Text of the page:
More than 60 organizations that provide medical care received nearly $3 million in grants from the Michigan Health Endowment Fund to expand telemedicine services.
The funding will help the organizations to implement telemedicine procedures, set up billing, train or add staff, educate patients, and acquire licenses and equipment needed to comply with federal privacy requirements.
The Michigan Health Endowment Fund was supported in providing grants by the Ethel and James Flinn Foundation, the Metro Health Foundation, Blue Cross Blue Shield of Michigan and the Blue Cross Blue Shield of Michigan Foundation.
“Telehealth is a key strategy for expanding access to care, and we’ve supported this work for a number of years,” Health Fund Program Director Becky Cienki said in a statement. “The current urgency underscores this ongoing need, and our goal is for these projects to both spur immediate action and create lasting infrastructure for telehealth.”
Among the West Michigan organizations receiving grants and the amount were:
- Arbor Circle, $50,000
- Baldwin Family Health Care, $50,000
- Care Resources, Grand Rapids, $49,909
- Catherine’s Health Center, Grand Rapids, $50,000
- Cherry Health, Grand Rapids, $50,000
- Common Ground, Grand Rapids, $47,500
- Exalta Health, Grand Rapids, $50,000
- Hackley Community Care Center, Muskegon, $50,000
- Hope Network, Grand Rapids, $50,000
- InterCare Community Health Network, Holland, $50,000
- Lakeland Immediate Care Center, St. Joseph, $50,000
- Northwest Michigan Health Services Inc., Shelby, $50,000
- PACE of Southwest Michigan, St. Joseph, $48,600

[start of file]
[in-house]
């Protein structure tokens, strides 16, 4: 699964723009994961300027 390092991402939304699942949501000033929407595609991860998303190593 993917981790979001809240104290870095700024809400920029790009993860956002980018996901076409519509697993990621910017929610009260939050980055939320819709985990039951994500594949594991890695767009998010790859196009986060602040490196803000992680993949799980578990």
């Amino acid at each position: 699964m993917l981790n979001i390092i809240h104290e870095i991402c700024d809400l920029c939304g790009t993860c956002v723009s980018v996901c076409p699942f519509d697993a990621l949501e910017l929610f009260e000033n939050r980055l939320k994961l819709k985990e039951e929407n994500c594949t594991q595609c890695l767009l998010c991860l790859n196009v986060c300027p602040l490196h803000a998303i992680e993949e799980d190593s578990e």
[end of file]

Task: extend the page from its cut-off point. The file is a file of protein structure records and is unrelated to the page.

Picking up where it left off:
- Reliance Community Care Partners, Grand Rapids, $47,200
- Senior Resources of West Michigan, Norton Shores, $50,000
As MiBiz recently reported, the use of telemedicine surged during the coronavirus pandemic and has been extending beyond primary care virtual visits.
Forest View Hospital in Grand Rapids this week said it launched a telehealth day program in West Michigan that allows psychiatric patients in need of an intensive program to access treatment from home. The Forest View service includes group sessions on topics such as medication education, anger management, and substance use and coping skills.
“This program provides crucial access to patients who are not in need of inpatient treatment but would greatly benefit from intensive therapy provided in a partial hospitalization setting,” Interim CEO Kristin Mecklenburg said in a statement. “Forest View Hospital continues to monitor the needs of our community and has worked to ensure that patients are receiving the appropriate clinical level of treatment during this unprecedented time.”
Telehealth technology also has enabled care providers such as physical therapists to continue treating patients during the pandemic through video conferencing. That includes providers at The Center for Physical Rehabilitation and Therapy in Grand Rapids, and Generation Care, Northern Physical Therapy and Grand River Physical Therapy in West Michigan that are part of the White Plains, N.Y.-based Ivy Rehab Network.
“Telehealth video conferencing technology allows us to avoid disrupting the prescribed treatment of care, which keeps our patients on the path to healing,” Chris Nawrocki, CEO at The Center for Physical Rehabilitation and Therapy, said in a statement this week.